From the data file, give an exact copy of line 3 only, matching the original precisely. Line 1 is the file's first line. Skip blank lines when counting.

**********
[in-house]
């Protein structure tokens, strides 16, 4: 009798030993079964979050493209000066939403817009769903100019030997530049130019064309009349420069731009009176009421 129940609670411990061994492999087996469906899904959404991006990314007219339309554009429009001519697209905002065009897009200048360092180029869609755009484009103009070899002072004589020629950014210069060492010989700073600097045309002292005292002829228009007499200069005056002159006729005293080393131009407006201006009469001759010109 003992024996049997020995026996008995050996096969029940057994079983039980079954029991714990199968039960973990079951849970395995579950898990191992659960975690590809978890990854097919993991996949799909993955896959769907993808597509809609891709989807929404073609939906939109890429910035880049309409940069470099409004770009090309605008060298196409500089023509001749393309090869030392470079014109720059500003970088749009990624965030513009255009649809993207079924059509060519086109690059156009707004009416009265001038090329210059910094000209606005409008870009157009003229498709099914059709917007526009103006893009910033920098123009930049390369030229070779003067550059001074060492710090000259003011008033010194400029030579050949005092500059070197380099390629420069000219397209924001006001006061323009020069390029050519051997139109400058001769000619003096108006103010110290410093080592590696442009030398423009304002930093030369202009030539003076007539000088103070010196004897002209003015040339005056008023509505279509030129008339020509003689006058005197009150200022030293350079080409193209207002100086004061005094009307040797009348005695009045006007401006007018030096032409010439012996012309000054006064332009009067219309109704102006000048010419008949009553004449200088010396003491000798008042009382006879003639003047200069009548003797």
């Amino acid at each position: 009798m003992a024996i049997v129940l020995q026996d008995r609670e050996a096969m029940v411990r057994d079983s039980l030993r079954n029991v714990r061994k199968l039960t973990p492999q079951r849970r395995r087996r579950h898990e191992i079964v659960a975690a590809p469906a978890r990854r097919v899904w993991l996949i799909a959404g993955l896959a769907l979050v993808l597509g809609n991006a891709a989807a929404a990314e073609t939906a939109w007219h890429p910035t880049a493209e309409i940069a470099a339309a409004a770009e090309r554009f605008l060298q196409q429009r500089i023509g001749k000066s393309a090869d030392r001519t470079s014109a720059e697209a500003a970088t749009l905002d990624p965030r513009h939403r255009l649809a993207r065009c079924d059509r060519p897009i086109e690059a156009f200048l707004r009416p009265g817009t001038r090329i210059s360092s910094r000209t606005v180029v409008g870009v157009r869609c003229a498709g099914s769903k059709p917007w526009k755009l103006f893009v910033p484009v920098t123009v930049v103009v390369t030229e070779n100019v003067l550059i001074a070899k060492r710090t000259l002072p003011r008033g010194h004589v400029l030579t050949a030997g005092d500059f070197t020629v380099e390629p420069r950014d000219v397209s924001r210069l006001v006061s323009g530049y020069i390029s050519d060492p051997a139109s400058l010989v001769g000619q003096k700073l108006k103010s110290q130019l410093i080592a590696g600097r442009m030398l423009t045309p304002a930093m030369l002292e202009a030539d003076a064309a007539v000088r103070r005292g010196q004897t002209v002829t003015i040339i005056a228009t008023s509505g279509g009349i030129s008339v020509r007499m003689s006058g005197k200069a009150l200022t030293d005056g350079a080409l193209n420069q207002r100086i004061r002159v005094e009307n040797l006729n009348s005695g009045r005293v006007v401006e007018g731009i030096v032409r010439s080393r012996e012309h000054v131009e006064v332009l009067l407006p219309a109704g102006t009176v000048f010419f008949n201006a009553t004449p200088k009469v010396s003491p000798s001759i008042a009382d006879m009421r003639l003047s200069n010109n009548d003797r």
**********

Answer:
């Amino acid at each position: 009798m003992a024996i049997v129940l020995q026996d008995r609670e050996a096969m029940v411990r057994d079983s039980l030993r079954n029991v714990r061994k199968l039960t973990p492999q079951r849970r395995r087996r579950h898990e191992i079964v659960a975690a590809p469906a978890r990854r097919v899904w993991l996949i799909a959404g993955l896959a769907l979050v993808l597509g809609n991006a891709a989807a929404a990314e073609t939906a939109w007219h890429p910035t880049a493209e309409i940069a470099a339309a409004a770009e090309r554009f605008l060298q196409q429009r500089i023509g001749k000066s393309a090869d030392r001519t470079s014109a720059e697209a500003a970088t749009l905002d990624p965030r513009h939403r255009l649809a993207r065009c079924d059509r060519p897009i086109e690059a156009f200048l707004r009416p009265g817009t001038r090329i210059s360092s910094r000209t606005v180029v409008g870009v157009r869609c003229a498709g099914s769903k059709p917007w526009k755009l103006f893009v910033p484009v920098t123009v930049v103009v390369t030229e070779n100019v003067l550059i001074a070899k060492r710090t000259l002072p003011r008033g010194h004589v400029l030579t050949a030997g005092d500059f070197t020629v380099e390629p420069r950014d000219v397209s924001r210069l006001v006061s323009g530049y020069i390029s050519d060492p051997a139109s400058l010989v001769g000619q003096k700073l108006k103010s110290q130019l410093i080592a590696g600097r442009m030398l423009t045309p304002a930093m030369l002292e202009a030539d003076a064309a007539v000088r103070r005292g010196q004897t002209v002829t003015i040339i005056a228009t008023s509505g279509g009349i030129s008339v020509r007499m003689s006058g005197k200069a009150l200022t030293d005056g350079a080409l193209n420069q207002r100086i004061r002159v005094e009307n040797l006729n009348s005695g009045r005293v006007v401006e007018g731009i030096v032409r010439s080393r012996e012309h000054v131009e006064v332009l009067l407006p219309a109704g102006t009176v000048f010419f008949n201006a009553t004449p200088k009469v010396s003491p000798s001759i008042a009382d006879m009421r003639l003047s200069n010109n009548d003797r």